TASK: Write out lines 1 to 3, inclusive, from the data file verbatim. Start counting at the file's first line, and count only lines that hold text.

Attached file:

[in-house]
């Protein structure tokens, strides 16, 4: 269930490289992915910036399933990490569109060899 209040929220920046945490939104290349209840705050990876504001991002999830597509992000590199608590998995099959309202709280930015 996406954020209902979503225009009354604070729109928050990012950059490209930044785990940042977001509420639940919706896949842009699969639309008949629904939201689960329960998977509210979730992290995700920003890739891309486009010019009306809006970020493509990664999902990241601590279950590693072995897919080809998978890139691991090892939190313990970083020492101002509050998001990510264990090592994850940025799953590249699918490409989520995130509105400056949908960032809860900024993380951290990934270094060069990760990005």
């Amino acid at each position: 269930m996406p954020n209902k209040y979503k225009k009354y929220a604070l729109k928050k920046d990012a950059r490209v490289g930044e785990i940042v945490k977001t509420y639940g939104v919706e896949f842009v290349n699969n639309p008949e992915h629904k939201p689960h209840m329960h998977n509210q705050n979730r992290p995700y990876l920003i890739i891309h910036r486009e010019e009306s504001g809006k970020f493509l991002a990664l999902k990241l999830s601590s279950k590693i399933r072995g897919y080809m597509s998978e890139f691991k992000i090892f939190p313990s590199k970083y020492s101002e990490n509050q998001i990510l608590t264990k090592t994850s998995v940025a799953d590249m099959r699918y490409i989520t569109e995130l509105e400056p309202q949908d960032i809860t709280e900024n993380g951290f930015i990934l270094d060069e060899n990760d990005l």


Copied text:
[in-house]
């Protein structure tokens, strides 16, 4: 269930490289992915910036399933990490569109060899 209040929220920046945490939104290349209840705050990876504001991002999830597509992000590199608590998995099959309202709280930015 996406954020209902979503225009009354604070729109928050990012950059490209930044785990940042977001509420639940919706896949842009699969639309008949629904939201689960329960998977509210979730992290995700920003890739891309486009010019009306809006970020493509990664999902990241601590279950590693072995897919080809998978890139691991090892939190313990970083020492101002509050998001990510264990090592994850940025799953590249699918490409989520995130509105400056949908960032809860900024993380951290990934270094060069990760990005």
């Amino acid at each position: 269930m996406p954020n209902k209040y979503k225009k009354y929220a604070l729109k928050k920046d990012a950059r490209v490289g930044e785990i940042v945490k977001t509420y639940g939104v919706e896949f842009v290349n699969n639309p008949e992915h629904k939201p689960h209840m329960h998977n509210q705050n979730r992290p995700y990876l920003i890739i891309h910036r486009e010019e009306s504001g809006k970020f493509l991002a990664l999902k990241l999830s601590s279950k590693i399933r072995g897919y080809m597509s998978e890139f691991k992000i090892f939190p313990s590199k970083y020492s101002e990490n509050q998001i990510l608590t264990k090592t994850s998995v940025a799953d590249m099959r699918y490409i989520t569109e995130l509105e400056p309202q949908d960032i809860t709280e900024n993380g951290f930015i990934l270094d060069e060899n990760d990005l």